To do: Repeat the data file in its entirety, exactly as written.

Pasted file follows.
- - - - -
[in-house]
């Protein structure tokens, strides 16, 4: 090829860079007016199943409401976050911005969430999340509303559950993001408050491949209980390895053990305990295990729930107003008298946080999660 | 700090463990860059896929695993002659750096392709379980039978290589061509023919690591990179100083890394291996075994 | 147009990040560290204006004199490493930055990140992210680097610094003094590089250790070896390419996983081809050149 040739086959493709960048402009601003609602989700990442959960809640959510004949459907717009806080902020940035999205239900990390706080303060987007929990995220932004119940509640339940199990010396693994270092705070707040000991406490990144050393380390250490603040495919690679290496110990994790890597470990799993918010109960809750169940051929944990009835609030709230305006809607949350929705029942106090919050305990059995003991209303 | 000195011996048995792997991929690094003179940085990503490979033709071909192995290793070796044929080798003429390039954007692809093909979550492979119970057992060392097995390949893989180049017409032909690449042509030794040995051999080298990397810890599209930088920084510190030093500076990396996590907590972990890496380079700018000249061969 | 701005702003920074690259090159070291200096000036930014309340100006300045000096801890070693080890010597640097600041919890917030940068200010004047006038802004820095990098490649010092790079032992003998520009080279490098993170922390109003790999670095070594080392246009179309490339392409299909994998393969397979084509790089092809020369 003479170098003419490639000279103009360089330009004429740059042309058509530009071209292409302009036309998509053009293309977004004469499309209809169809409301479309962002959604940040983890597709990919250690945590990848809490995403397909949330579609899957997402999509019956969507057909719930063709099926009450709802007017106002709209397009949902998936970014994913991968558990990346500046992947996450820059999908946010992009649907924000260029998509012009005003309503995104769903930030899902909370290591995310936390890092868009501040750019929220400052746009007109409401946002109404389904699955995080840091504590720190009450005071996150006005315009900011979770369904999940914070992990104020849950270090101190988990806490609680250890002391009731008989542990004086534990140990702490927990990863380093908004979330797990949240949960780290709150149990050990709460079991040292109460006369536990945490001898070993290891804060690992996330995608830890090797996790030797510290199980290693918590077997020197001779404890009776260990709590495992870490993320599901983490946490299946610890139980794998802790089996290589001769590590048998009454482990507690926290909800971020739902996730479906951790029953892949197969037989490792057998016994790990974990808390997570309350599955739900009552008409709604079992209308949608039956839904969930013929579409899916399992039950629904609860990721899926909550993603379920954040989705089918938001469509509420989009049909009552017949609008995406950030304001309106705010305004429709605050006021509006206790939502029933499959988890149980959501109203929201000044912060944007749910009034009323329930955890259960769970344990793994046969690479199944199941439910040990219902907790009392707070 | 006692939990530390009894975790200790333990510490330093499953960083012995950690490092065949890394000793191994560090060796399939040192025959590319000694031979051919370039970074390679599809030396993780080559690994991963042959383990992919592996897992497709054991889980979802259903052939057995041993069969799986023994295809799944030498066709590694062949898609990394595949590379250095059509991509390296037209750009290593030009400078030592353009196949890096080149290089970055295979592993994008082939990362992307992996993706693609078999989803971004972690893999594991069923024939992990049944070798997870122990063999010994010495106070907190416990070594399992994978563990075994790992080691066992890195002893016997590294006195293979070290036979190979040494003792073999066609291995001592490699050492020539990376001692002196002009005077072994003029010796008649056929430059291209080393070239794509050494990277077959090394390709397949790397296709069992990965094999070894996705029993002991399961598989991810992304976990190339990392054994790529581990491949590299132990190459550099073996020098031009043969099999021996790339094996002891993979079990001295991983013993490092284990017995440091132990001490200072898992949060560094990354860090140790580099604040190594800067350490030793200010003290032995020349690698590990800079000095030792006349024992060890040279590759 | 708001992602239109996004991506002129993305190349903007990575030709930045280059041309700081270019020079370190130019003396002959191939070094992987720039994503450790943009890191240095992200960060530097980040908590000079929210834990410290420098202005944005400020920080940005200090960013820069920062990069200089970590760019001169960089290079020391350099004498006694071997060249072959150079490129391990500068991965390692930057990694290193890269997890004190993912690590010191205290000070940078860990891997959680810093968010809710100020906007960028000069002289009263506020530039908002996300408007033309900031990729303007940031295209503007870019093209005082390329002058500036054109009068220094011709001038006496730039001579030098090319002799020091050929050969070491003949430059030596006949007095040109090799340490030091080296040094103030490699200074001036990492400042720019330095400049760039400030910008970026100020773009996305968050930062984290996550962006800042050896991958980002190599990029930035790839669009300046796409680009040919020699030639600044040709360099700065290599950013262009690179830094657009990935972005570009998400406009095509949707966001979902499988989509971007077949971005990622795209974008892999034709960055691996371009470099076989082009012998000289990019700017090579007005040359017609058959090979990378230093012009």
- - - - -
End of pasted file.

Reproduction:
[in-house]
């Protein structure tokens, strides 16, 4: 090829860079007016199943409401976050911005969430999340509303559950993001408050491949209980390895053990305990295990729930107003008298946080999660 | 700090463990860059896929695993002659750096392709379980039978290589061509023919690591990179100083890394291996075994 | 147009990040560290204006004199490493930055990140992210680097610094003094590089250790070896390419996983081809050149 040739086959493709960048402009601003609602989700990442959960809640959510004949459907717009806080902020940035999205239900990390706080303060987007929990995220932004119940509640339940199990010396693994270092705070707040000991406490990144050393380390250490603040495919690679290496110990994790890597470990799993918010109960809750169940051929944990009835609030709230305006809607949350929705029942106090919050305990059995003991209303 | 000195011996048995792997991929690094003179940085990503490979033709071909192995290793070796044929080798003429390039954007692809093909979550492979119970057992060392097995390949893989180049017409032909690449042509030794040995051999080298990397810890599209930088920084510190030093500076990396996590907590972990890496380079700018000249061969 | 701005702003920074690259090159070291200096000036930014309340100006300045000096801890070693080890010597640097600041919890917030940068200010004047006038802004820095990098490649010092790079032992003998520009080279490098993170922390109003790999670095070594080392246009179309490339392409299909994998393969397979084509790089092809020369 003479170098003419490639000279103009360089330009004429740059042309058509530009071209292409302009036309998509053009293309977004004469499309209809169809409301479309962002959604940040983890597709990919250690945590990848809490995403397909949330579609899957997402999509019956969507057909719930063709099926009450709802007017106002709209397009949902998936970014994913991968558990990346500046992947996450820059999908946010992009649907924000260029998509012009005003309503995104769903930030899902909370290591995310936390890092868009501040750019929220400052746009007109409401946002109404389904699955995080840091504590720190009450005071996150006005315009900011979770369904999940914070992990104020849950270090101190988990806490609680250890002391009731008989542990004086534990140990702490927990990863380093908004979330797990949240949960780290709150149990050990709460079991040292109460006369536990945490001898070993290891804060690992996330995608830890090797996790030797510290199980290693918590077997020197001779404890009776260990709590495992870490993320599901983490946490299946610890139980794998802790089996290589001769590590048998009454482990507690926290909800971020739902996730479906951790029953892949197969037989490792057998016994790990974990808390997570309350599955739900009552008409709604079992209308949608039956839904969930013929579409899916399992039950629904609860990721899926909550993603379920954040989705089918938001469509509420989009049909009552017949609008995406950030304001309106705010305004429709605050006021509006206790939502029933499959988890149980959501109203929201000044912060944007749910009034009323329930955890259960769970344990793994046969690479199944199941439910040990219902907790009392707070 | 006692939990530390009894975790200790333990510490330093499953960083012995950690490092065949890394000793191994560090060796399939040192025959590319000694031979051919370039970074390679599809030396993780080559690994991963042959383990992919592996897992497709054991889980979802259903052939057995041993069969799986023994295809799944030498066709590694062949898609990394595949590379250095059509991509390296037209750009290593030009400078030592353009196949890096080149290089970055295979592993994008082939990362992307992996993706693609078999989803971004972690893999594991069923024939992990049944070798997870122990063999010994010495106070907190416990070594399992994978563990075994790992080691066992890195002893016997590294006195293979070290036979190979040494003792073999066609291995001592490699050492020539990376001692002196002009005077072994003029010796008649056929430059291209080393070239794509050494990277077959090394390709397949790397296709069992990965094999070894996705029993002991399961598989991810992304976990190339990392054994790529581990491949590299132990190459550099073996020098031009043969099999021996790339094996002891993979079990001295991983013993490092284990017995440091132990001490200072898992949060560094990354860090140790580099604040190594800067350490030793200010003290032995020349690698590990800079000095030792006349024992060890040279590759 | 708001992602239109996004991506002129993305190349903007990575030709930045280059041309700081270019020079370190130019003396002959191939070094992987720039994503450790943009890191240095992200960060530097980040908590000079929210834990410290420098202005944005400020920080940005200090960013820069920062990069200089970590760019001169960089290079020391350099004498006694071997060249072959150079490129391990500068991965390692930057990694290193890269997890004190993912690590010191205290000070940078860990891997959680810093968010809710100020906007960028000069002289009263506020530039908002996300408007033309900031990729303007940031295209503007870019093209005082390329002058500036054109009068220094011709001038006496730039001579030098090319002799020091050929050969070491003949430059030596006949007095040109090799340490030091080296040094103030490699200074001036990492400042720019330095400049760039400030910008970026100020773009996305968050930062984290996550962006800042050896991958980002190599990029930035790839669009300046796409680009040919020699030639600044040709360099700065290599950013262009690179830094657009990935972005570009998400406009095509949707966001979902499988989509971007077949971005990622795209974008892999034709960055691996371009470099076989082009012998000289990019700017090579007005040359017609058959090979990378230093012009």